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In California is it typical to have your first court appearance to be followed the very next day with your preliminary hearing?

Redding, CA |

the case has to do with timber theft or cutting fire wood in an area that wasn't allowed and an employee of the Forest service set up there own personal camera's to catch the people involved, however they watched them cut wood illegally 13 times before raiding the homes of the people involved.

Attorney Answers 5


  1. To answer your title question, no it is not typical. Typically, on felony cases (where you get a PH), you get arraigned, then (if you do not waive the statutory time limitations) you can concieveably have a PH within 10 court days of your arraignment. In those cases, the PH is usually done on the 8th or 9th day, and sometimes there is an interveening "pretrial" conference (different counties call it different things). I have never heard of a PH on the day after the arraignment, and I doubt that is the case, as the burden is on the DA at a PH, so the DA has to present evidence, which means subpoenaing police officer and witnesses, which (I don't care how good you are) can't be done in less than 24 hours. So no, your scenario is very unusual.


  2. I agree with the first answer that a Preliminary Hearing would not happen that quickly in CA, but is your case in Federal Court?

    If you would like a free phone consultation call me at 530.778.3887 in Weaverville. Or you can contact me through my website www.JamesDipperyLaw.com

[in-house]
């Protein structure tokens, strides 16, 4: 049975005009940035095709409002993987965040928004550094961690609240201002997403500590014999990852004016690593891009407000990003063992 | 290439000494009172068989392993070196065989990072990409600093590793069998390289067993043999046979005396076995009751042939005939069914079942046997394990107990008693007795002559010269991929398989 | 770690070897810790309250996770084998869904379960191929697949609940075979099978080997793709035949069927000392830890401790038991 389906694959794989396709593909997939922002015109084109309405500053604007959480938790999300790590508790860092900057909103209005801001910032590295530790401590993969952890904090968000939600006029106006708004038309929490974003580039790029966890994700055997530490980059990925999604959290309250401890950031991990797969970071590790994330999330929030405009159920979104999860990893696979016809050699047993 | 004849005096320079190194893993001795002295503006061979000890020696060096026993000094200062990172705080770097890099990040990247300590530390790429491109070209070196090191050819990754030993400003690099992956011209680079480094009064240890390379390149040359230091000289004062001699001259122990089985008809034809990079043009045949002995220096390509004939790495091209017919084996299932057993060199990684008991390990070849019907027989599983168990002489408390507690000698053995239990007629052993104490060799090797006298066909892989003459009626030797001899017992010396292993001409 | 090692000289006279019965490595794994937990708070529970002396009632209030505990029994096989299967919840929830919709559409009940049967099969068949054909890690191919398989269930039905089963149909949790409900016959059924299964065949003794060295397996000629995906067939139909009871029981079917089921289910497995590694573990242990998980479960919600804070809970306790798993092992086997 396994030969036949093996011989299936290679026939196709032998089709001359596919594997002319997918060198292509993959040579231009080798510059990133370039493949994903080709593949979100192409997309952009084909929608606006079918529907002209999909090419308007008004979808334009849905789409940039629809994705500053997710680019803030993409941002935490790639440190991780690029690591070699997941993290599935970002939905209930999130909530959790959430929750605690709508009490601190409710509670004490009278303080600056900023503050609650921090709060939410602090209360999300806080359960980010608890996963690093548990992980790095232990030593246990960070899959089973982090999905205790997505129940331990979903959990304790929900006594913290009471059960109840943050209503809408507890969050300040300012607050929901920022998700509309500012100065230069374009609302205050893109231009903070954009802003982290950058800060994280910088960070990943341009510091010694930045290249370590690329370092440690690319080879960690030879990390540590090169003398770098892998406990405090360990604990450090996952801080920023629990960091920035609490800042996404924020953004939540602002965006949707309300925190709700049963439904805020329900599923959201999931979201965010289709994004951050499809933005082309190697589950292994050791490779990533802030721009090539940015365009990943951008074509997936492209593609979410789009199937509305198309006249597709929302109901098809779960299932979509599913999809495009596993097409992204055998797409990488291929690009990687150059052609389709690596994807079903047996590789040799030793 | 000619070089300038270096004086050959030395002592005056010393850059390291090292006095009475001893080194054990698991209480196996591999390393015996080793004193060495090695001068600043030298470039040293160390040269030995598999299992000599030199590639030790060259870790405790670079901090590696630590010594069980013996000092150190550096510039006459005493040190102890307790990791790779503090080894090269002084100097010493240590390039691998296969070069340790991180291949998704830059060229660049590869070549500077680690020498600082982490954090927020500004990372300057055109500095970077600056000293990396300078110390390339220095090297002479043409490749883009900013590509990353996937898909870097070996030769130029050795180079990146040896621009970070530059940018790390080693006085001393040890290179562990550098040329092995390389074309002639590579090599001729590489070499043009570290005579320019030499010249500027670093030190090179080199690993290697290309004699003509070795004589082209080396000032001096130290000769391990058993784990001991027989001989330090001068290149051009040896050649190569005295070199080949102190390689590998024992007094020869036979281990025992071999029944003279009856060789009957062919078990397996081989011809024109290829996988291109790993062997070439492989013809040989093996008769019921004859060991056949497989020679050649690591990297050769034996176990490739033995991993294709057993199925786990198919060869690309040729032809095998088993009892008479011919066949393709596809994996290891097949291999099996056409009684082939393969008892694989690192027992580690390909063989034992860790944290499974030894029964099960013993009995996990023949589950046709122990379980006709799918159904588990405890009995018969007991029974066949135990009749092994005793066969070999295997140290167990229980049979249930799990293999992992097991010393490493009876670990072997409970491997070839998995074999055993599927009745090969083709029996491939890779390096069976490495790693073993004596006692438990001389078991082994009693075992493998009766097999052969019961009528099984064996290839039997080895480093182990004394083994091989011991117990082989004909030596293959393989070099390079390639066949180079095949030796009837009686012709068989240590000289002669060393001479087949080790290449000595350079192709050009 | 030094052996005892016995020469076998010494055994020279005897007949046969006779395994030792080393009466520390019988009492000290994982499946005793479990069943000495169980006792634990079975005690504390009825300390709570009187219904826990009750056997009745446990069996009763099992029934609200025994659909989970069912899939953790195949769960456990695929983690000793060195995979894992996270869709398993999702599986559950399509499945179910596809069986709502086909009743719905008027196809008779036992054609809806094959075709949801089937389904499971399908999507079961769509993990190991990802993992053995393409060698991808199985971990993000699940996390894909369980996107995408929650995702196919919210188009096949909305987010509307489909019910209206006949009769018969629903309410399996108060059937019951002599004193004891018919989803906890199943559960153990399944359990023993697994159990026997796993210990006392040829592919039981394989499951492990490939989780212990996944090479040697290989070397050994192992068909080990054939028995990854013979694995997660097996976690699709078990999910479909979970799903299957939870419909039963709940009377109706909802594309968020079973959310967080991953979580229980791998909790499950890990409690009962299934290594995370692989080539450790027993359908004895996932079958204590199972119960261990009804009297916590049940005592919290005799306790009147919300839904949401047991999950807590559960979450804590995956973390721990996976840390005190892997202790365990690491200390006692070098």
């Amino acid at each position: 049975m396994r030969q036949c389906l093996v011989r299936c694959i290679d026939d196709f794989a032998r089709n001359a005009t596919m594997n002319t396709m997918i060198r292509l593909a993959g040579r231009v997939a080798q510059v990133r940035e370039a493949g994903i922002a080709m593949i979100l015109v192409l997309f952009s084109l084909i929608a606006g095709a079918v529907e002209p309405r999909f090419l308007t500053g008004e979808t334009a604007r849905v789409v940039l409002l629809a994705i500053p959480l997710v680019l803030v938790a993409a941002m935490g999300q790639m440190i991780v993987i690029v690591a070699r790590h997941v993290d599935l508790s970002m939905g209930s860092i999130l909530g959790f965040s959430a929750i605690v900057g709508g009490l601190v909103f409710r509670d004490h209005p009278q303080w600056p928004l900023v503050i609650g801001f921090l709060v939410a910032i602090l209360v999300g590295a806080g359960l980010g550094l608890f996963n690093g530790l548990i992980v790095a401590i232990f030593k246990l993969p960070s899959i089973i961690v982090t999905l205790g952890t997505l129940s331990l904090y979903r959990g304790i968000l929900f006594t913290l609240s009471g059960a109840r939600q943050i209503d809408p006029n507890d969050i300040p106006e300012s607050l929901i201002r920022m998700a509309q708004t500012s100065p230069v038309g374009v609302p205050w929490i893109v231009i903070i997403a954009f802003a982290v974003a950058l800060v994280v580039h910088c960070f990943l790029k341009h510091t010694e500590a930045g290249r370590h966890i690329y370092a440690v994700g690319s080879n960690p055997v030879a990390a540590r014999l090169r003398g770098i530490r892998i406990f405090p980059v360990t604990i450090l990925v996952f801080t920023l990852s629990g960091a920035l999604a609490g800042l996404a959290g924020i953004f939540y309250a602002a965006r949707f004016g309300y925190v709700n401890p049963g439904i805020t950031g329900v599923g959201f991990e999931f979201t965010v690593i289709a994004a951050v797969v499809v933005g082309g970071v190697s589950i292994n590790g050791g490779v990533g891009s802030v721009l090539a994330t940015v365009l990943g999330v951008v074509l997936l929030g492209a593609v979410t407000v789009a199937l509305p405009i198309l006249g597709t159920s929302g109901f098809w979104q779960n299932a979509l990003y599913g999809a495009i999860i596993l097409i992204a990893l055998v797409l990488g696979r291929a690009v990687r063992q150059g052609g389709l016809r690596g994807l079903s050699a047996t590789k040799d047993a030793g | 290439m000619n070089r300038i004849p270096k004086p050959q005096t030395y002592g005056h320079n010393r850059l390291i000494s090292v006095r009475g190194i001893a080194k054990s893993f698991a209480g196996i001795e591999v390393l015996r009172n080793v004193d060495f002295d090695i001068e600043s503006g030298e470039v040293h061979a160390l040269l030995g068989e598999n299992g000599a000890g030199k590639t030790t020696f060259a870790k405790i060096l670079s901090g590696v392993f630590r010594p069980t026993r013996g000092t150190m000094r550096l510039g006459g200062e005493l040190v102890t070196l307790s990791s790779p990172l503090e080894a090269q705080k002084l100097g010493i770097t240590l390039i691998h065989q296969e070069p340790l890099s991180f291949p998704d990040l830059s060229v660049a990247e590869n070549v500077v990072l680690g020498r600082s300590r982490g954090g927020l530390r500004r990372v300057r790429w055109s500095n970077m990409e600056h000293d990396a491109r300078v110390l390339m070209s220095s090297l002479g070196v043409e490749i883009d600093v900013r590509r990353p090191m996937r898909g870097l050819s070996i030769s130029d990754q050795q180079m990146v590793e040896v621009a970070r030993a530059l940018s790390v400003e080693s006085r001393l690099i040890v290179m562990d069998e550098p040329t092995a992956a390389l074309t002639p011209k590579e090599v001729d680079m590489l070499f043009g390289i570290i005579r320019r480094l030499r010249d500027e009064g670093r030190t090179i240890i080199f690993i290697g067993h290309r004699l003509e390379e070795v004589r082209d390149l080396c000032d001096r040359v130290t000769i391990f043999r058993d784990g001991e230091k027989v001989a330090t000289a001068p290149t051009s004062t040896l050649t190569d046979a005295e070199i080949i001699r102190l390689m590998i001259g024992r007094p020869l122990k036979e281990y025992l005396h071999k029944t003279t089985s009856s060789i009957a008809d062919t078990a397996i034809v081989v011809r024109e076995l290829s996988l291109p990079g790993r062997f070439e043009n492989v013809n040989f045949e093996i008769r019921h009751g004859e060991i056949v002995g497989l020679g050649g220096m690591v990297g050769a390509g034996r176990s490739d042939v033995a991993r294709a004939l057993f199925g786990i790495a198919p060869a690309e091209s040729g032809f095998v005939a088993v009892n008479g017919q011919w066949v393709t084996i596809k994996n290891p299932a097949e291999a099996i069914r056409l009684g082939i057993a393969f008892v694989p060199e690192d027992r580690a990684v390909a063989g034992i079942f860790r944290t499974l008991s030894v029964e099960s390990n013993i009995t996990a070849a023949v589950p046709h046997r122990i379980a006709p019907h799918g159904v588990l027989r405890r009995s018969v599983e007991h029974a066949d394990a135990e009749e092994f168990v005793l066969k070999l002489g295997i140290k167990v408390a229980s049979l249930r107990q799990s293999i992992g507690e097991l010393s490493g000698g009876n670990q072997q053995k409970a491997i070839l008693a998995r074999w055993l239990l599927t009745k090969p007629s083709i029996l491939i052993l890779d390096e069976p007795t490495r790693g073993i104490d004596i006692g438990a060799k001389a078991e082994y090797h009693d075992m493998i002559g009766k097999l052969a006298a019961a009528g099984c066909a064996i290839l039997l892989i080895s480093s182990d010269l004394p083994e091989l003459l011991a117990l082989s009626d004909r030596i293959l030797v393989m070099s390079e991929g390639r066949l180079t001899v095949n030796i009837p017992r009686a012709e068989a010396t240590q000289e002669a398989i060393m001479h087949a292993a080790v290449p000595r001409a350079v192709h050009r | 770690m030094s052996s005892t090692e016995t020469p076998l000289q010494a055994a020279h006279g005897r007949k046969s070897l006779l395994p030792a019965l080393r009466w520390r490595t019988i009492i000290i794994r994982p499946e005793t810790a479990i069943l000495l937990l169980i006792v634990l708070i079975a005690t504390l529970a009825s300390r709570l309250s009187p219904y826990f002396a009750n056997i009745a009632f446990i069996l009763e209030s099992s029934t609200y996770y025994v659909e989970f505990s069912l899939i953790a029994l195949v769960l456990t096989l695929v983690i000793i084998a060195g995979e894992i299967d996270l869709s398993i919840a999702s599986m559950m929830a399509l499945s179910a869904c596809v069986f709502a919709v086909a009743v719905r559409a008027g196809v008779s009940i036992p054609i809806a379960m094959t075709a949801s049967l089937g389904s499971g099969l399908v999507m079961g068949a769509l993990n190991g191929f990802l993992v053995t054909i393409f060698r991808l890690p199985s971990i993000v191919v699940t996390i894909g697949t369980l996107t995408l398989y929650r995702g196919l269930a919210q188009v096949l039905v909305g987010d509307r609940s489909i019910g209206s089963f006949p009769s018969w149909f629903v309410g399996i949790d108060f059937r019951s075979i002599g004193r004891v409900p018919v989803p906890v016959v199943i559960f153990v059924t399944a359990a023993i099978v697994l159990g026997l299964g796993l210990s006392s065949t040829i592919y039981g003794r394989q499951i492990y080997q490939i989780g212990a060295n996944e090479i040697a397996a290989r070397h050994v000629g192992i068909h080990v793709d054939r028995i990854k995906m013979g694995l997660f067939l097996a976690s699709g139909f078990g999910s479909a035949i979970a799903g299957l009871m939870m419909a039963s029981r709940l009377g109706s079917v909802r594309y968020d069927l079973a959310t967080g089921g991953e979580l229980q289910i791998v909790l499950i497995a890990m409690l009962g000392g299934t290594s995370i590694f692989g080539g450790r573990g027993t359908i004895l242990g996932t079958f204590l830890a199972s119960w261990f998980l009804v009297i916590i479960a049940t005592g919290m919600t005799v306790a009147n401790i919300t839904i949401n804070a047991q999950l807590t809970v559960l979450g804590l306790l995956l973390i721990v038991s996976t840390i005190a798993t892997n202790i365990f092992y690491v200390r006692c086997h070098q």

I do practice in Shasta County.

    James Dippery
    Attorney at Law

    Although I am an experienced CA criminal defense and appeals attorney, I can not 'guarantee' that my answer is entirely accurate, since I have not reviewed all of the factual circumstances of the case, nor have I discussed those circumstances fully with the questioner. The fact that I have answered this question does not establish an attorney client relationship between the questioner and my self or my office.


  3. There is something definitely strange here. The code provides that counsel is entitled to two days to prepare, If this is a state court and not a federal action.

    The above is not intended as legal advice. The response does not constitute the creation of an attorney client relationship as this forum does not provide for a confidential communication.


  4. There is something definitely strange here. The code provides that counsel is entitled to two days to prepare, If this is a state court and not a federal action.

    The above is not intended as legal advice. The response does not constitute the creation of an attorney client relationship as this forum does not provide for a confidential communication.


  5. A defendant has the right have a preliminary within 10 court days from the time he/she was arraigned on the felony complaint or indictment. Thus, the very next day after the arraignment on the felony compl or indictment would be day 1/10; if both sides are ready than the prelim will proceed. But, it depends upon the jurisdiction. In Los Angeles for e.g., it is rare to proceed any earlier than the 8/10.

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